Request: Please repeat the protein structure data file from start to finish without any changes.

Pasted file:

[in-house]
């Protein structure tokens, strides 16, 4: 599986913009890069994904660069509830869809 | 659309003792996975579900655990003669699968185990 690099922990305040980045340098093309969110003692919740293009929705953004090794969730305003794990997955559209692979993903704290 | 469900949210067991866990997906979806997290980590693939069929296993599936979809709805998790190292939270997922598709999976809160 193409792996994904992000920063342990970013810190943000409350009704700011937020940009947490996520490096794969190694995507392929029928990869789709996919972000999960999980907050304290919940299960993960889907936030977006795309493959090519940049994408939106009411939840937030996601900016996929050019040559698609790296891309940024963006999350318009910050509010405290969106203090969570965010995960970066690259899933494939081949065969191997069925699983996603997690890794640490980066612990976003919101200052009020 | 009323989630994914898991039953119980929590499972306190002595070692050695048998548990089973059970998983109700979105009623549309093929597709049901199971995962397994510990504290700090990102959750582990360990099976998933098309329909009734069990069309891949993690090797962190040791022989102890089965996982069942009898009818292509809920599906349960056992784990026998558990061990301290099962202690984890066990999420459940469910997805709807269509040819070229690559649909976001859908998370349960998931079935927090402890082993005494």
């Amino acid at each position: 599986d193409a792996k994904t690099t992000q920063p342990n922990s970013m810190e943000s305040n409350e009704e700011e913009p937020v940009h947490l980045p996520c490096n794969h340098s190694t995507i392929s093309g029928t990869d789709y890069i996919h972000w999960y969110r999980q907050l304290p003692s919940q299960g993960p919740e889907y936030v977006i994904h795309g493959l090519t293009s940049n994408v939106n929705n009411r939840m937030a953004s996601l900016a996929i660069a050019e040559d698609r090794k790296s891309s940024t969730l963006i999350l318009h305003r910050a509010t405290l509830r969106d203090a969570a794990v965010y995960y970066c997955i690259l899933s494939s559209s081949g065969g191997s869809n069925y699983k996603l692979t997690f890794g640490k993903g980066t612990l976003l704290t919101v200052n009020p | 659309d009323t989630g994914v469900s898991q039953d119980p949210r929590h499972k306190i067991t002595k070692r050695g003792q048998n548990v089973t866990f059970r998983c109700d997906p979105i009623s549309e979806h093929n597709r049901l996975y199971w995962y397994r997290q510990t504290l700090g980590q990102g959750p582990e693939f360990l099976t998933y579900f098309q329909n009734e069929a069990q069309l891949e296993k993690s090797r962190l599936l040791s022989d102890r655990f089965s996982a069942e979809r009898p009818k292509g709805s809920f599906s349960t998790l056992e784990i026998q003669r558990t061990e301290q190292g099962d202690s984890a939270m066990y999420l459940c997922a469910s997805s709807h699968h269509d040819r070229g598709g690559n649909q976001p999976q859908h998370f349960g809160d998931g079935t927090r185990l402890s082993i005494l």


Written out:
[in-house]
């Protein structure tokens, strides 16, 4: 599986913009890069994904660069509830869809 | 659309003792996975579900655990003669699968185990 690099922990305040980045340098093309969110003692919740293009929705953004090794969730305003794990997955559209692979993903704290 | 469900949210067991866990997906979806997290980590693939069929296993599936979809709805998790190292939270997922598709999976809160 193409792996994904992000920063342990970013810190943000409350009704700011937020940009947490996520490096794969190694995507392929029928990869789709996919972000999960999980907050304290919940299960993960889907936030977006795309493959090519940049994408939106009411939840937030996601900016996929050019040559698609790296891309940024963006999350318009910050509010405290969106203090969570965010995960970066690259899933494939081949065969191997069925699983996603997690890794640490980066612990976003919101200052009020 | 009323989630994914898991039953119980929590499972306190002595070692050695048998548990089973059970998983109700979105009623549309093929597709049901199971995962397994510990504290700090990102959750582990360990099976998933098309329909009734069990069309891949993690090797962190040791022989102890089965996982069942009898009818292509809920599906349960056992784990026998558990061990301290099962202690984890066990999420459940469910997805709807269509040819070229690559649909976001859908998370349960998931079935927090402890082993005494």
């Amino acid at each position: 599986d193409a792996k994904t690099t992000q920063p342990n922990s970013m810190e943000s305040n409350e009704e700011e913009p937020v940009h947490l980045p996520c490096n794969h340098s190694t995507i392929s093309g029928t990869d789709y890069i996919h972000w999960y969110r999980q907050l304290p003692s919940q299960g993960p919740e889907y936030v977006i994904h795309g493959l090519t293009s940049n994408v939106n929705n009411r939840m937030a953004s996601l900016a996929i660069a050019e040559d698609r090794k790296s891309s940024t969730l963006i999350l318009h305003r910050a509010t405290l509830r969106d203090a969570a794990v965010y995960y970066c997955i690259l899933s494939s559209s081949g065969g191997s869809n069925y699983k996603l692979t997690f890794g640490k993903g980066t612990l976003l704290t919101v200052n009020p | 659309d009323t989630g994914v469900s898991q039953d119980p949210r929590h499972k306190i067991t002595k070692r050695g003792q048998n548990v089973t866990f059970r998983c109700d997906p979105i009623s549309e979806h093929n597709r049901l996975y199971w995962y397994r997290q510990t504290l700090g980590q990102g959750p582990e693939f360990l099976t998933y579900f098309q329909n009734e069929a069990q069309l891949e296993k993690s090797r962190l599936l040791s022989d102890r655990f089965s996982a069942e979809r009898p009818k292509g709805s809920f599906s349960t998790l056992e784990i026998q003669r558990t061990e301290q190292g099962d202690s984890a939270m066990y999420l459940c997922a469910s997805s709807h699968h269509d040819r070229g598709g690559n649909q976001p999976q859908h998370f349960g809160d998931g079935t927090r185990l402890s082993i005494l």